- "...Perhaps there may be many more patients with
developing CJD who have been contaminated with surgical instruments. Contaminated
surgical instruments may not be a problem for many British women, because
they are already infected directly from cattle."
- By Keith Lee - www.wsws.org site 3-17-00
- Doctors in Britain are concerned that a 24-year-old mother
has passed on the fatal human form of BSE (Bovine Spongiform Encephalopathy
or "mad cow disease") to her baby, now four months old.
- Twenty-four hours after birth the baby was taken away
because it was failing to feed and in need of help. The mother, who cannot
be named for legal reasons, had originally been diagnosed as suffering
from depression. Nurses became increasingly concerned as the mother's depression
worsened and the baby reacted badly to tests. Two months after the birth,
doctors carried out a brain scan on the mother and found the degenerative
changes that are associated with the presence of variant Creutzfeldt Jacob
Disease (vCJD), or human BSE.
- Further tests confirmed the presence of the abnormal
prions, the agent found in cattle with BSE. If it is confirmed that the
baby has CJD, it will confirm what scientists have long feared?that the
disease can be passed from mother to child. Initial tests on the child
have found lesions and plaques similar to those found in adults with vCJD.
- Already 51 people in Britain have died as a result of
contracting vCJD through eating contaminated meat. More than a dozen people
still living are exhibiting symptoms of the disease. If a mother can pass
the disease on to her baby, these figures could rise dramatically. Not
only does the threat of the disease hang over people who ate beef in the
1980s and early 90s, but it may have grave implications for future generations.
- The young mother's illness has devastated her family.
The woman's mother remarked, "We are just an ordinary family, but
we're being destroyed by a man-made disease that should never have happened.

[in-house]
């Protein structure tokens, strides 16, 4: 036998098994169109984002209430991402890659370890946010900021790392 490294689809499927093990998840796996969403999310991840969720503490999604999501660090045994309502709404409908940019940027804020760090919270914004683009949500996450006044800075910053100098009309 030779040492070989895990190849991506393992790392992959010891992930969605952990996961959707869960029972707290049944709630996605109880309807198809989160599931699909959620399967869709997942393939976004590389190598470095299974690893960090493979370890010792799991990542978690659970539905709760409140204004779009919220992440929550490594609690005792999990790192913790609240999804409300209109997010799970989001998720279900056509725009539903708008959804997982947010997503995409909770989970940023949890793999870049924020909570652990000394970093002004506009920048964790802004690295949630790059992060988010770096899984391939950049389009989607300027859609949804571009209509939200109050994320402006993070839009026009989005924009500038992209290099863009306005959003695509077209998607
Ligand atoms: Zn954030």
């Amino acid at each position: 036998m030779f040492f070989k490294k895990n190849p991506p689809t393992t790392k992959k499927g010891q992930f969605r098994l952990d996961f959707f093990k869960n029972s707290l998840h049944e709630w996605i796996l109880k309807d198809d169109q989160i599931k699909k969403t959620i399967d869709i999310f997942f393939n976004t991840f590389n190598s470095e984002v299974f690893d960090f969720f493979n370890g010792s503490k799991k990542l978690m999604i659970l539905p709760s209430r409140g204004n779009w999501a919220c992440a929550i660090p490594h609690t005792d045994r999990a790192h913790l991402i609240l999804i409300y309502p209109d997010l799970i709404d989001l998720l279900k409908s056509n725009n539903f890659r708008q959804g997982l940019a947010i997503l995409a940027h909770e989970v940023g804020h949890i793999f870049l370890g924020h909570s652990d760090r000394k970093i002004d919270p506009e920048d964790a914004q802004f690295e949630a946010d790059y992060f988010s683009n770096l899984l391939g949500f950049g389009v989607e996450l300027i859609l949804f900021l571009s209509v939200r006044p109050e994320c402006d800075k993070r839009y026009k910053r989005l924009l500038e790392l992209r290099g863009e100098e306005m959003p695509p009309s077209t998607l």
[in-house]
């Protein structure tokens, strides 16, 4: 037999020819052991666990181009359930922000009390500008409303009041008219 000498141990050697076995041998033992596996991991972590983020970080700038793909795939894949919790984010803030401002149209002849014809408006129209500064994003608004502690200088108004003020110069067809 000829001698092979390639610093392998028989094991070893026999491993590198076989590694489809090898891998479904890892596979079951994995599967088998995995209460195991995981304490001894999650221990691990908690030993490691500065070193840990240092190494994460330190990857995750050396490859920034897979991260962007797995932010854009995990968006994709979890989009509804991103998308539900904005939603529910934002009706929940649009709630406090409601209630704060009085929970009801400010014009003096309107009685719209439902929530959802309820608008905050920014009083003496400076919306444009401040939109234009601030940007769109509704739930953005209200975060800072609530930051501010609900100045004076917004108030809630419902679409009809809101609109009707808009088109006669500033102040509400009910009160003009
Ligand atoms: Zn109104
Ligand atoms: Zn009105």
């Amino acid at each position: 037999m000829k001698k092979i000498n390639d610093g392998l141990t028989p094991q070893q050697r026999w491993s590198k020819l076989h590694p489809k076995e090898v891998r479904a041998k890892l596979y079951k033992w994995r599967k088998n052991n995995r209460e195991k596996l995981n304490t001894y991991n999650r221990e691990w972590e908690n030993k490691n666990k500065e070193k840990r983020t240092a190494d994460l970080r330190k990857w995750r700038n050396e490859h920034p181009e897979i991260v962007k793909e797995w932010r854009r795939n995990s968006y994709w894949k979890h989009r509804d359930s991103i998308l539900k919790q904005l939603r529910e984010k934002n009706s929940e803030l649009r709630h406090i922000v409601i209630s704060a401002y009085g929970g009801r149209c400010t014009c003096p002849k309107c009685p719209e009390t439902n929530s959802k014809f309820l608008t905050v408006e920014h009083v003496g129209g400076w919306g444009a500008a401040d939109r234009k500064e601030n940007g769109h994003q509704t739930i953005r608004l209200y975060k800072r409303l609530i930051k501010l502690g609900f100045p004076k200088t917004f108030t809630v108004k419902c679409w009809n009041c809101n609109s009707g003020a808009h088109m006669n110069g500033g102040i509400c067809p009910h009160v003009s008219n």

She was always laughing, telling jokes and making friends wherever she
went. She was out most weekends, dancing or meeting people."
- Unlike many diagnosed late with the disease, the young
mother knew she had vCJD early on. "She had twice told me she knows
she has got mad cow disease and that she is going to die," her mother
- While not commenting on this particular case, vCJD expert
Professor John Collinge said, "It was something that was always on
the cards. Sheep scrapie, a similar prion disease, passes from ewes to
their lambs. There is good evidence that in cattle about one in ten infected
animals transmit the disease to a calf."
- Another disturbing aspect of the case is that the medical
instruments used during the woman's delivery have been used on a further
seven occasions, according to West Midlands Director of Health Dr. Rod
Griffith. The prion agent can survive the sterilisation process. Griffith
told BBC radio, "We know who the patients are, but no, we haven't
got in touch with them because ethically it's not clear whether that's
the right thing to do." He said any risk of contamination was "vanishingly
- This was opposed by the German vCJD expert Roland Heynkes.
"Is it really OK not to tell them, that they can live without this
fear?" he asked. "But perhaps there may be many more patients
with developing CJD who have been contaminated with surgical instruments.
Contaminated surgical instruments may not be a problem for many British
women, because they are already infected directly from cattle."
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